The wind speed determines how far inland and the horizontal spreading of lake-effect snow. With relatively light winds, the snow maximum will be closer to the shore. Strong winds tend to blow the snow further inland and produce a snow maximum which is more than 10 miles inland. The heaviest snows rarely occur right at shoreline. The winds blow the developing snow downwind from the lakeshore.

Wind speed needs to be light enough across the lake in order for moisture convergence to occur. The moisture content of the air depends on the previous dewpoint of the air moving over the lake and the moisture acquired through evaporation over the lake. If winds are too strong in the PBL, over 50 miles per hour for example, enough moisture may not be able to evaporate to produce heavy lake effect snow. The best combination would be deep layer of arctic air moving between 10 and 40 miles per hour. Arctic air has some variation in dryness before it moves over the lake. Arctic air with an above average dewpoint will become saturated and produce more snow than arctic air that is extremely dry. Increasing the amounts of moisture in the air can occur from multi-lake interaction when polar air picks up moisture from an upwind lake before it moves over another downwind lake.

Vertical soundings of heavy lake-effect snows reveal the wind direction is unidirectional with height. Directional shear decreases the moisture convergence out over the lake and causes the snow to spread over a larger area. Directional shear should be less than 30 from the surface to 850 millibars and less than 60 from surface to 700 millibars for heavy lake-effect snow.

The depth of cold polar air must be of significant depth. Shallow arctic air limits the amount of convection that can take place. The depth of the arctic air needs to extend above the 850 millibar level and preferable above the 700 millibars level. The depth of the arctic air can be approximated by using a Skew-T diagram. The level of the inversion gives the depth of the continental polar air.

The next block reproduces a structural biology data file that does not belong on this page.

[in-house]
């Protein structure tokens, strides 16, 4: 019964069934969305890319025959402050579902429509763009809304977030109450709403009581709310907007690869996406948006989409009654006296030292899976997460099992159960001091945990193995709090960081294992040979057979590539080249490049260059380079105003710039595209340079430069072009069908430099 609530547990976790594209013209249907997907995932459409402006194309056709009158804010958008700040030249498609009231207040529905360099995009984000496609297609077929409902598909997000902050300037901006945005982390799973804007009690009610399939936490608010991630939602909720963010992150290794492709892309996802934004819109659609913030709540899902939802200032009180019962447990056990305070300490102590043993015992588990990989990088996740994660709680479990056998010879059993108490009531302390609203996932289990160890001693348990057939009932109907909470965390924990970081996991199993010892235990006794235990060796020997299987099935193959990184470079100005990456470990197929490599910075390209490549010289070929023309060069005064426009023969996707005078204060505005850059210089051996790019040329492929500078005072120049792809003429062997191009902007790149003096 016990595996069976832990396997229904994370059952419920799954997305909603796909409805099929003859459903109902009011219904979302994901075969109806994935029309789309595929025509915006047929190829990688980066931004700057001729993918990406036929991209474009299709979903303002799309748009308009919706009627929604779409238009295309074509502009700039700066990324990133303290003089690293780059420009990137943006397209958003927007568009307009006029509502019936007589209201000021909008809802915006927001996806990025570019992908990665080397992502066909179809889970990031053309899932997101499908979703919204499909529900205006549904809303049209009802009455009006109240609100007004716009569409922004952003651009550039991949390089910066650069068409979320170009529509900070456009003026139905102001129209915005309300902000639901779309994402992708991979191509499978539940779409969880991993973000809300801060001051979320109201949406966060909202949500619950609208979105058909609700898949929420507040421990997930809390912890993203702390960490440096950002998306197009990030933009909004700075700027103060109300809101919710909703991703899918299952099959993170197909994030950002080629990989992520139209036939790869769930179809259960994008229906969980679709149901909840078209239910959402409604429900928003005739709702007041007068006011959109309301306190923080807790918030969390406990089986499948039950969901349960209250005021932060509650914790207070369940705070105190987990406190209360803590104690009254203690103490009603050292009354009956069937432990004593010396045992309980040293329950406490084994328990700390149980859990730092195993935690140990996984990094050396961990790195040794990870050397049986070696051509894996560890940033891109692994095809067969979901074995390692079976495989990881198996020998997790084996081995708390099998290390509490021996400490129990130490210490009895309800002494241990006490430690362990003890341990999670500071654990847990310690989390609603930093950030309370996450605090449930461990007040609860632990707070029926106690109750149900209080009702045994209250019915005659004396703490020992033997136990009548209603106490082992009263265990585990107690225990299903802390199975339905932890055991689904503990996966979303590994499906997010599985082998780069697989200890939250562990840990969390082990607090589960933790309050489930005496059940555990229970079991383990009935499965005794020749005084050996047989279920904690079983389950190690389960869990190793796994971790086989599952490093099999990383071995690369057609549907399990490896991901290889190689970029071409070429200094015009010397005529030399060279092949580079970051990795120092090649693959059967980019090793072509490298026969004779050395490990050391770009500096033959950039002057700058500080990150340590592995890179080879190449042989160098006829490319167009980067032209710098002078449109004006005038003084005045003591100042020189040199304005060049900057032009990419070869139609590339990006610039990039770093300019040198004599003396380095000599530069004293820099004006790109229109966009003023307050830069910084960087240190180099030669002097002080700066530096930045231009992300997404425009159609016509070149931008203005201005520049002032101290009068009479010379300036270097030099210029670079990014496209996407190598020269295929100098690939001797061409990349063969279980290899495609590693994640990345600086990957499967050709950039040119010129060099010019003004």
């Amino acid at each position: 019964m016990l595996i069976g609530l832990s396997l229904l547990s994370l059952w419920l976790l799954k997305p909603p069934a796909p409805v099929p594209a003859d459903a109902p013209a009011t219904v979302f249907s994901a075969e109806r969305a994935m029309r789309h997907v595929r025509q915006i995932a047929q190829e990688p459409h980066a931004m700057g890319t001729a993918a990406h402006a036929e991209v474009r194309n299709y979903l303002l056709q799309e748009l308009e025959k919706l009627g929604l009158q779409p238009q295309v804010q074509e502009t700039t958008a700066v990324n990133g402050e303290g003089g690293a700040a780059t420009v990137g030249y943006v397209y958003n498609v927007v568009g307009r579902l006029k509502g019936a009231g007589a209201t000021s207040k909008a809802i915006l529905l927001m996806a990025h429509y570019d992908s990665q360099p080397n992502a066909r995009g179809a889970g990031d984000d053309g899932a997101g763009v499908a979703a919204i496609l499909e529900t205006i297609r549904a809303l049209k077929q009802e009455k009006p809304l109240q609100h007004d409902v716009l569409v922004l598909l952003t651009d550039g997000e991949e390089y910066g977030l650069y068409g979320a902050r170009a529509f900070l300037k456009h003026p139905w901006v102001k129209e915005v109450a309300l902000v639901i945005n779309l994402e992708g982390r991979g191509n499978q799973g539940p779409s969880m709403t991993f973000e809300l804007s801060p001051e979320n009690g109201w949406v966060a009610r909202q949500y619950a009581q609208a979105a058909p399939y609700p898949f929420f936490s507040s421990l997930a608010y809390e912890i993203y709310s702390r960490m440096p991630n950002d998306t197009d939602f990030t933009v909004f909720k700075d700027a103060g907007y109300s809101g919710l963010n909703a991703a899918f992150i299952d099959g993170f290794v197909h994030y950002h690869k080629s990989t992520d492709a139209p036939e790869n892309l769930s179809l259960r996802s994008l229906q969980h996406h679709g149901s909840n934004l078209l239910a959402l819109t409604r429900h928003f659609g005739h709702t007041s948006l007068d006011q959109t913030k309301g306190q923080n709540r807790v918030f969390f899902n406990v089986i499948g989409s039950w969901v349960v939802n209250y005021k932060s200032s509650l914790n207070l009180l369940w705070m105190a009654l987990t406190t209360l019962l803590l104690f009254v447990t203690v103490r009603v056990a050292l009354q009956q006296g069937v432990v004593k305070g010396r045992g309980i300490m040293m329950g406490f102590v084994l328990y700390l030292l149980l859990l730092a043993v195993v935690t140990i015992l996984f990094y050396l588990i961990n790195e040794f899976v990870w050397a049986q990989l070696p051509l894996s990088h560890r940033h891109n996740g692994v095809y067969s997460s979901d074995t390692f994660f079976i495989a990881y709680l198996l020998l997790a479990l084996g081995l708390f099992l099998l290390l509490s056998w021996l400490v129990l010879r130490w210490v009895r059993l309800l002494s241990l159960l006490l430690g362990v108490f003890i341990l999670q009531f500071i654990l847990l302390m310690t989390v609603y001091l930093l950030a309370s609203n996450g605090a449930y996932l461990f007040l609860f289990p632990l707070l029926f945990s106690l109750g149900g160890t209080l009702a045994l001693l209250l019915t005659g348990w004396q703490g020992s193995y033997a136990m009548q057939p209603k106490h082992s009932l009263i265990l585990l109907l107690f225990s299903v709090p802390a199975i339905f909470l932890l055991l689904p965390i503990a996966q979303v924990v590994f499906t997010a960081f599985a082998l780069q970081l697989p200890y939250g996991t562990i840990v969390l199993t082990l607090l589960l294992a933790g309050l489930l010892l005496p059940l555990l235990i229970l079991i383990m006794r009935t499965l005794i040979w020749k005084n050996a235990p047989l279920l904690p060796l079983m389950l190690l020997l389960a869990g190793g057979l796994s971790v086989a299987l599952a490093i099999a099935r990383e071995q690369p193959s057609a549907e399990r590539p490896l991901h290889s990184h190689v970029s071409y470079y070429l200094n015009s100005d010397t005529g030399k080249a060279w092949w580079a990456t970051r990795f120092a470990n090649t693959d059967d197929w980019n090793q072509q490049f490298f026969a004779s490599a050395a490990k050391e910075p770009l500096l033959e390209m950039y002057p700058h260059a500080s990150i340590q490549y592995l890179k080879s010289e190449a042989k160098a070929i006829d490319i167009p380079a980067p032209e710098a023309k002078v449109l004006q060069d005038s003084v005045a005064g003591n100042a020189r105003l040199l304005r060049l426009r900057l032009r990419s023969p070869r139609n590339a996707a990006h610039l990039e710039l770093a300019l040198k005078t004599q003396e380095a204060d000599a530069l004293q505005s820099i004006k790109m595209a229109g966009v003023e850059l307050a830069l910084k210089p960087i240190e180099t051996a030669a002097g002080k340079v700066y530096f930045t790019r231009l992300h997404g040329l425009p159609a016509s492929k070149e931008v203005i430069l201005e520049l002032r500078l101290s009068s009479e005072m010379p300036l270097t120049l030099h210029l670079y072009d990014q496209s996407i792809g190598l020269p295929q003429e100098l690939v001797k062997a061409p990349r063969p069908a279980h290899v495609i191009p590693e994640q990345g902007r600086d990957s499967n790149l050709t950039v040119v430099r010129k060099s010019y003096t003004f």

Heavy lake-effect snow can not occur on any lake. The lake must be of large size (fetch greater than 100 kilometers) and exist at a latitude where cold temperatures are experienced. If the lake is not large enough, the volume of cold air will be much greater than the volume of modified air. This results in dispersion between the two air masses and a minute change in the temperature of the cold air. Steam fog may be seen over small lakes. If the lake is of a large size, latent heat release due to condensation and warming by conduction and turbulent mixing will create a large relatively warm air mass at the surface. This air mass becomes positively buoyant, and rises.

Lake-effect snow can occur on all of the land surrounding the Great Lakes, but certain areas get much more than others. These areas are called snowbelts. There are three main reasons why they exist.

First, cold wind from the polar areas usually travels toward the southeast. Since lake-effect snows can only occur on the downwind side of the lake, more snow falls on the south and east side than on the north and west side. Second, more snow falls on areas in which cold air travels over longer stretches of lake. The stretch of lake, air has to flow over, is called the fetch. A fetch of at least 100 km is needed for heavy lake-effect snow. Areas on the eastern and southern side of the lakes, that have long lake fetches, will receive large snowfall amounts. Lastly, topography is an important factor. Since hillier areas are mostly on the east side of the Great Lakes, the combination of cold winds usually from the northwest and hilly areas produce snowbelts in these areas.

The longer the cold air travels over the lake, the more heat and moisture it can attain. Depending on the wind direction, fetch over the open water can be much less or much greater than 100 kilometers. Therefore, wind direction is of primary importance in determining which areas will receive the heaviest snowfall.

The temperature gradient between the cold air and the warmer water is important. The warm air is more positively buoyant as the temperature gradient increases. From the second law of thermodynamics, conduction and turbulent mixing increases with an increasing temperature gradient.

The questions decision tree found by [-clicking here-] has the 7 key ingredients for the production of very heavy lake-effect snow.

A lake-effect snow sounding with a description of items favorable for lake-effect snow can be found by [-clicking here-]

Below is how heavy lake-effect snow looks on radar. The west wind is producing bands of heavy snow down wind from the lakes Erie and Ontario.